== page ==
CASA: Advocating for the Child

By Melanie Hess

How come the TV is still on? Is it really 3 a.m.? Why does Mom always leave for so long? Why does the baby keep crying? Where is the food? School will be a good break from all this. Wasn’t it supposed to start last week?

Many parents cannot fathom why any child would have to ask these questions. Others know it’s the daily reality for thousands of children in the Dallas-Fort Worth Metroplex.

As freeing as it can be to leave an unsafe situation, children often enter the foster system with a mix of emotions, some feel as alone and confused as before. While the hope is that a foster home will serve as a temporary haven, each home or center does not always last the duration of a child’s time in the already overwhelmed system.

Fortunately, children can count on at least a glimpse of consistency throughout this season in the form of their Court Appointed Special Advocate (CASA), a volunteer who comes alongside the courts to help place the child in a permanent safe, loving home.

Consistency is Key

“As a CASA, you are the constant in a child’s life,” says Sylvia Gray, an eight-year CASA veteran in Dallas.

Gray explained with the average case lasting about a year, a child’s CASA has ample time to get to know the child and their situation.

“We are able to get all the information that Child Protective Services and the attorneys don’t always have time to,” she says. “CASAs are the eyes and ears of the courts for these kids. A judge has so many cases and very little time.”

Gray described it as putting a puzzle together.

“I observe the surroundings in the home,” she says. “I visit the school and see how they are in the classroom. I talk to the teacher, the counselor.”

She stresses the volunteer capacity of a CASA helps them to earn credibility with the child’s family and creates an openness.

“They understand we aren’t Child Protective Services. We aren’t the authority,” Gray says.

Families are most surprised to learn CASAs do not receive monetary compensation for their work.

“We’re the only people in the court system who are not paid,” she says “Everything we do is because we want to do it.”

The Role of a CASA

Gray said CASAs tend to spend more time on cases in the beginning.

“You do most of your work on the front end,” she says. “It just takes longer because you have to study the case and get all the players in place. You hear a lot of different stories and work to verify things.”

After the initial time investment, it tapers, she says. CASAs make monthly home visits to see the child in their placed environment, whether that’s a foster home, with a relative or at a residential center, to continue their assessment.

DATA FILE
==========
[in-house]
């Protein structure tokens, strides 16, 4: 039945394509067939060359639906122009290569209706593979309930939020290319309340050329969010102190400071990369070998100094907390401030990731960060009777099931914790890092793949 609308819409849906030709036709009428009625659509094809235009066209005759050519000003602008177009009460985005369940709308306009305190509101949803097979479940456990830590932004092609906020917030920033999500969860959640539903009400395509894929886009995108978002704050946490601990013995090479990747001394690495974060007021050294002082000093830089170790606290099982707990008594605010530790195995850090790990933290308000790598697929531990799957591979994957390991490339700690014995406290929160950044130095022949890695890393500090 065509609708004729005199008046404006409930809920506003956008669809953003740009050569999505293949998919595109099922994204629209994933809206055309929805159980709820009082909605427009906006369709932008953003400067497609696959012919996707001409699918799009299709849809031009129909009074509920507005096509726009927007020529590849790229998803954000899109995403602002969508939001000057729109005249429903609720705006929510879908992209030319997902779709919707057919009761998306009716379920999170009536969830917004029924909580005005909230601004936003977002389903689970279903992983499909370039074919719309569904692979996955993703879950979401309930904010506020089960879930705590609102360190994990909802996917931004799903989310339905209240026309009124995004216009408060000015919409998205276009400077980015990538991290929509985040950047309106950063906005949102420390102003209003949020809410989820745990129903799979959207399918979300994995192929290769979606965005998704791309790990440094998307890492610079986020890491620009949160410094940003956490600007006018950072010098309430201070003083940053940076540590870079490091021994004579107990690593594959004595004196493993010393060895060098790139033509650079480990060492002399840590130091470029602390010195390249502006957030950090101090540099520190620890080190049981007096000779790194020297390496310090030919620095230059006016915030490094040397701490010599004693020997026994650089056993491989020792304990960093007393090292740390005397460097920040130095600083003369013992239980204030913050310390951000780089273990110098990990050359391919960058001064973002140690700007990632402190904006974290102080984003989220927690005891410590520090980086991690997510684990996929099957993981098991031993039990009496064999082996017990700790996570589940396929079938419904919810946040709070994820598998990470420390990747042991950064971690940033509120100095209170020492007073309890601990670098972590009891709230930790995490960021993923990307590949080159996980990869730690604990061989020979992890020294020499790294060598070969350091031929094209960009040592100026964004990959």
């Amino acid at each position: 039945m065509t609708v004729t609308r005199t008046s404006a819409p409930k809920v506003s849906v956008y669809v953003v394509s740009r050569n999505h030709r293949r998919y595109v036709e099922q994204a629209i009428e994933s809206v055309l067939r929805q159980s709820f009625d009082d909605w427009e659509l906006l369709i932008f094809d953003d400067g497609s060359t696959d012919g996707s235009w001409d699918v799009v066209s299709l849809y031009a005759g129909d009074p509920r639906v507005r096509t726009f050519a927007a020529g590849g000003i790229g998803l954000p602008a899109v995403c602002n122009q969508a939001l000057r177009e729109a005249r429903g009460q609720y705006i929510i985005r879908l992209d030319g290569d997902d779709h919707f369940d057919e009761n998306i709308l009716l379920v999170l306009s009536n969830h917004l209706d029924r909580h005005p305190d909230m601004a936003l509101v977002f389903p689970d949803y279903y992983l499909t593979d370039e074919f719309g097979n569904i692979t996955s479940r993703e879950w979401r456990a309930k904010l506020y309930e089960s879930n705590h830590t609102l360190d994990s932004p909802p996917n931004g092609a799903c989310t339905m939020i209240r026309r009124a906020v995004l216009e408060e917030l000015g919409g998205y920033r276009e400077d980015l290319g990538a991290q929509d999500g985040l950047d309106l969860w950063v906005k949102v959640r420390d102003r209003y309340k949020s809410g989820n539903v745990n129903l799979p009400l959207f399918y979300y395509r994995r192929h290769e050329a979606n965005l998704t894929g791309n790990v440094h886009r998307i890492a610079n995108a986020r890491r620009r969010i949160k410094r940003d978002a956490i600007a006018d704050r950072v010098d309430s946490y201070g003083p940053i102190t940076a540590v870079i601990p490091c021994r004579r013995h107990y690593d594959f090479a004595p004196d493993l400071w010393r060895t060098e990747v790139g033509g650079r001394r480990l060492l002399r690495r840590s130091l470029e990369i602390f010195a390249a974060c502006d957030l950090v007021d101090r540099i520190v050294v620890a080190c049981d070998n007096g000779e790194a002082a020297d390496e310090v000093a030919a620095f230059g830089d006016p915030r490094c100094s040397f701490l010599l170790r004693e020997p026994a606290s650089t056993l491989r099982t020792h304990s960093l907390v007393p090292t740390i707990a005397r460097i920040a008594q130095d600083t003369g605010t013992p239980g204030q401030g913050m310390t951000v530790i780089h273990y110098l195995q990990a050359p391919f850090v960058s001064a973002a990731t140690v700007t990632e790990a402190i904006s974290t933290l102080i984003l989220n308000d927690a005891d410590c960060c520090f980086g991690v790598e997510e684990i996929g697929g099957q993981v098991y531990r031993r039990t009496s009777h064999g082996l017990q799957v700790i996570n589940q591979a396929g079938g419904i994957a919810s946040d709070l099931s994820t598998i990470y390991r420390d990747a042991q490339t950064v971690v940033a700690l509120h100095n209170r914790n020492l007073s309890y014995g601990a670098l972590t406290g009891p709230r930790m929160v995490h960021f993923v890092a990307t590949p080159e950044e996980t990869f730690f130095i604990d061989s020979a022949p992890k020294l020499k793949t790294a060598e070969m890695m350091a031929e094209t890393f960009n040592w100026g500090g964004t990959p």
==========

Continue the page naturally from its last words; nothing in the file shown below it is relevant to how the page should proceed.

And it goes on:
Unfortunately, some placements, especially residential treatment centers require that a child be placed outside of Dallas County. In some instances they end up in areas more than several hundred miles away.

A Partnership Takes Flight

One of Gray’s most recent cases involved a child who was placed in a residential center in the Texas Panhandle, which made face-to-face visits more challenging and much less frequent.

Fortunately, CASA’s recent partnership with Angel Flight has lifted some of that burden.

“We tend to think of Angel Flight when we think medical air lifting,” the former registered nurse admits.

But as Gray learned first hand, medical work is not all Angel Flight does.

She’s used the free service a few times to meet with her CASA child.

“You meet them at the airport or sometimes they will fly to meet you,” she explains. “It’s just the pilot and me. Where I go it’s a 2 to 2 ½ hour flight. Then I usually spend about two hours there. And the pilot just waits for me or maybe goes and has lunch or waits in the hanger.”

While she’s there, she gets to take the child out of school, sees how they have grown, visits with people in their life and tours their facility.

“It’s an overall progress report,” Gray says. “They are just like any other child. They’ll ask ‘What did you bring me? Did you bring me a toy?’”

When they finish, it’s a two-hour trip back.

“All in a day’s trip. Mission accomplished,” she says.

Gray is grateful for the volunteer gift Angel Flight pilots offer CASAs and acknowledges it is a sacrifice.

“When you fill a plane it’s not like filling your car,” she says.

She loves to see two groups coming together with their own speciality.

“They’ve got time. They love flying, and it gives them a way to give back just like we are,” she says.

The Impact

While veterans like Gray may be free to go at it alone with the majority of their cases, newcomers don’t have to worry. CASA provides an extensive training process along with a supervisor.

Then, Gray says, at the end of a case, CASAs write a court report, explaining their informed conclusions.

“I’ve found the courts do rely on a lot of my investigative work as I’m sure they do with a lot of CASAs,” Gray notes.

In fact, one of Gray’s favorite parts of involvement with CASA has been learning how the court system works from the inside.

On the annual Adoption Day, she has enjoyed seeing the courtrooms lined with teddy bears and other celebratory elements like balloons, clowns and food.

But not every day is as glamorous as adoption day, and Gray admits, in the beginning, she wondered if what she was doing really mattered.

“There are all these people and all these cases,” she recalls. “But the more I did it, the more I really realized, you really do matter. All these advocates come together, and together it really makes a difference.”

CASA of Dallas County serves more than 2,250 children each year. To learn more about volunteering or donate to CASA, visit